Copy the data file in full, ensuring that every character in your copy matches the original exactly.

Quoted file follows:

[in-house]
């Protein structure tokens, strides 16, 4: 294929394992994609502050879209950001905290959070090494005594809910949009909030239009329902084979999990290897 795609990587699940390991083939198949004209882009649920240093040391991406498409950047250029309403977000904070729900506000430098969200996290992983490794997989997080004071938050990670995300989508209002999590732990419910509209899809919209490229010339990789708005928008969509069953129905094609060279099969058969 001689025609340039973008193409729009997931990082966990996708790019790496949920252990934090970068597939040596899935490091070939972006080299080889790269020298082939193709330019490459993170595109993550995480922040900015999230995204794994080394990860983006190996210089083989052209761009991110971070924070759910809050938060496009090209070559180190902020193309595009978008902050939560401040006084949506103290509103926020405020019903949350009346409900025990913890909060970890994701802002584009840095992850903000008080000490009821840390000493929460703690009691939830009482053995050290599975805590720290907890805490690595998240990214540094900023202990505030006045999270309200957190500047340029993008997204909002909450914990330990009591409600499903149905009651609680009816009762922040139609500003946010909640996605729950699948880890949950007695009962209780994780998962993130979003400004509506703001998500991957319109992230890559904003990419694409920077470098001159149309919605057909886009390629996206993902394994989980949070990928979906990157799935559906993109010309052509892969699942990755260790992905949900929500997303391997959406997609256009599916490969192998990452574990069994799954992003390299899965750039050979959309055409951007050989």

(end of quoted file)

[in-house]
């Protein structure tokens, strides 16, 4: 294929394992994609502050879209950001905290959070090494005594809910949009909030239009329902084979999990290897 795609990587699940390991083939198949004209882009649920240093040391991406498409950047250029309403977000904070729900506000430098969200996290992983490794997989997080004071938050990670995300989508209002999590732990419910509209899809919209490229010339990789708005928008969509069953129905094609060279099969058969 001689025609340039973008193409729009997931990082966990996708790019790496949920252990934090970068597939040596899935490091070939972006080299080889790269020298082939193709330019490459993170595109993550995480922040900015999230995204794994080394990860983006190996210089083989052209761009991110971070924070759910809050938060496009090209070559180190902020193309595009978008902050939560401040006084949506103290509103926020405020019903949350009346409900025990913890909060970890994701802002584009840095992850903000008080000490009821840390000493929460703690009691939830009482053995050290599975805590720290907890805490690595998240990214540094900023202990505030006045999270309200957190500047340029993008997204909002909450914990330990009591409600499903149905009651609680009816009762922040139609500003946010909640996605729950699948880890949950007695009962209780994780998962993130979003400004509506703001998500991957319109992230890559904003990419694409920077470098001159149309919605057909886009390629996206993902394994989980949070990928979906990157799935559906993109010309052509892969699942990755260790992905949900929500997303391997959406997609256009599916490969192998990452574990069994799954992003390299899965750039050979959309055409951007050989």